Xiao Ban cafe tasting sweet success overseas
The migration of the Singapore hawker snack all the way to Vietnam is no coincidence. Xiao Ban is the brainchild of Singapore company Tai Sei Hei, which produces soya beancurd under the brand Lao Ban. Enjoying the sweet taste of success when a strategic move into the overseas market paid off.
As Tai Sei Hei director Max Yeow explained, the firm predicted the Singapore market would stagnate in the future, and so thought it essential to diversify its revenue stream by entering different countries.
Tai Sei Hei's growth is driven by their forward-looking attitude. The company began in 2007 as Lao Ban, a small stall at Old Airport Road Food Centre. Boasting a special recipe that gave its soya beancurd a smoother, more pudding-like texture, the stall grew rapidly in popularity. In just five years, it had expanded to 21 outlets across the island.
The management's desire for continued growth inspired it to experiment with different business models. In 2011, noting that the cafe trend in Singapore was picking up, Tai Sei Hei opened Xiao Ban, a cafe offering drinks, waffles and gelato.
However, noting that manpower restrictions and rental prices in Singapore were rising, Mr Yeow grew concerned about the future here. In 2013, he began dabbling with the idea of venturing into regional markets. "It is important to plan ahead. When the domestic market is stable, that's when it's time to look overseas - not wait until you're in a position where you have no choice."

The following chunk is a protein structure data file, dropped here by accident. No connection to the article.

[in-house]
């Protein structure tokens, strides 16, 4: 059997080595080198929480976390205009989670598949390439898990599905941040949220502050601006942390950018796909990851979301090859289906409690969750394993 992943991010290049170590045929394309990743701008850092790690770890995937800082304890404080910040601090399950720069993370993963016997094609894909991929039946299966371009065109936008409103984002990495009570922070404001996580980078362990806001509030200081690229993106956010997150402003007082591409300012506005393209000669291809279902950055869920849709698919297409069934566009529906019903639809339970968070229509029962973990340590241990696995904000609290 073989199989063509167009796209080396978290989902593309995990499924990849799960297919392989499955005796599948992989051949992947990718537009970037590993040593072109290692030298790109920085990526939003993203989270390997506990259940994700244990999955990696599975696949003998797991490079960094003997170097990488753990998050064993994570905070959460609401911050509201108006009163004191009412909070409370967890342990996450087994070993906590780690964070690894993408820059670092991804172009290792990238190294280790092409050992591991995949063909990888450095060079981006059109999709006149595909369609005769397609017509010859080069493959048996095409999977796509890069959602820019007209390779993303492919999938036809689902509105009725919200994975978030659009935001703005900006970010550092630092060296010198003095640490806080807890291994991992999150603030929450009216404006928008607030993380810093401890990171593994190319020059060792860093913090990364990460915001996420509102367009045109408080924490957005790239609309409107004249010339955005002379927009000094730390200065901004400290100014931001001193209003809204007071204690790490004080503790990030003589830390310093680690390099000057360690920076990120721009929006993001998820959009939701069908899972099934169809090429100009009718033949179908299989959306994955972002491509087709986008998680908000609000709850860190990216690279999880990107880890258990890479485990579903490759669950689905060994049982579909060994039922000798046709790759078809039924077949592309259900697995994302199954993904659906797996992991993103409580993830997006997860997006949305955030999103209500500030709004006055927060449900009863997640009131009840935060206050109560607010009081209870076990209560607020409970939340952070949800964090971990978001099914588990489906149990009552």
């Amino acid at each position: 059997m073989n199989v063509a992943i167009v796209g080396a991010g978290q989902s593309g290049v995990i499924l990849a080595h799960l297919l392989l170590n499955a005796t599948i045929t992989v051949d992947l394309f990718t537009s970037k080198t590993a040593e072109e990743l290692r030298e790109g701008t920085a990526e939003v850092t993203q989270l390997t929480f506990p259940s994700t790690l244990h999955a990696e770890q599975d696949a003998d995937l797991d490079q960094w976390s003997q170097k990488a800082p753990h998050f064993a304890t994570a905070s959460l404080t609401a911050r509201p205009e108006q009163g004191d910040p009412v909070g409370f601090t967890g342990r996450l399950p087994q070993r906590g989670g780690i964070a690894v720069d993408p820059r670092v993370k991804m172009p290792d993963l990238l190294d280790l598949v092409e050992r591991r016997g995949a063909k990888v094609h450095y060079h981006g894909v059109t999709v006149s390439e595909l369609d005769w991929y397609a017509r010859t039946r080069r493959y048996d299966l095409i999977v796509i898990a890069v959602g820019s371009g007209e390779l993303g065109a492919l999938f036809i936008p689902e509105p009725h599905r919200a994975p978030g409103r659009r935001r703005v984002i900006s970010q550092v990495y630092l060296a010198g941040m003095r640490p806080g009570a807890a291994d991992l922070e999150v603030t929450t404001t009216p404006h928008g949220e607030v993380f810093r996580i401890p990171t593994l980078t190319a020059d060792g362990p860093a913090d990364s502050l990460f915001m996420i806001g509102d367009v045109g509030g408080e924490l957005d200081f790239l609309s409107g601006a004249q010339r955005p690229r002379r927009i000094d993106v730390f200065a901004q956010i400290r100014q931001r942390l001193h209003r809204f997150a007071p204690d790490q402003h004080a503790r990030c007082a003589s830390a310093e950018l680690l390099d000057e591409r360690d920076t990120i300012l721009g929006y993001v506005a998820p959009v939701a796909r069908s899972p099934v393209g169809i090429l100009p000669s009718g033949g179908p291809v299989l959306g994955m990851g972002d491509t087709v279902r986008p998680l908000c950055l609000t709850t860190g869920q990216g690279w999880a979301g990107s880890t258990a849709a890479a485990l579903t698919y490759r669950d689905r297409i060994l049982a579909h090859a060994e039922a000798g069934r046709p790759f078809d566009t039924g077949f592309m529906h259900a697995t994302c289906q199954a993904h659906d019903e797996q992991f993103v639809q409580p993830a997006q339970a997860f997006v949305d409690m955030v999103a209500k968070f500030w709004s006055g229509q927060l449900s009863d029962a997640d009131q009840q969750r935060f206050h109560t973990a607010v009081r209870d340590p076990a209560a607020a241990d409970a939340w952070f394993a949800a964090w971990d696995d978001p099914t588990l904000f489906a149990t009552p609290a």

Learning about the cafe culture in Vietnam piqued his interest in the country as a suitable place for Xiao Ban to take off. He was even more encouraged when he found out that the market for coffee was growing rapidly. By adding soya bean milk to coffee, Xiao Ban would have a unique selling point.
As Mr Yeow was unfamiliar with Vietnamese culture, he faced challenges deciding on a location for the cafe. He also struggled with different labour and import laws in the country.
With the help of IE Singapore, the agency has connected Xiao Ban with legal experts and resources to aid in its decision-making.
Mr Yeow is grateful that, because of the IE Singapore, what could have been a risky move has paid off for Xiao Ban. Since opening at Ho Chi Minh's SC VivoCity in November 2015, the firm has seen a 10 per cent monthly growth in revenue and is looking to open two more outlets in the city. In fact, the "problem" now is that the popular dishes are selling out too fast.
Looking back at the journey that Xiao Ban has taken, Mr Yeow said: "Without IE Singapore, we would not have been able to do this so fast. It would have taken us much longer to figure out how to set up overseas and the learning curve would have been steeper.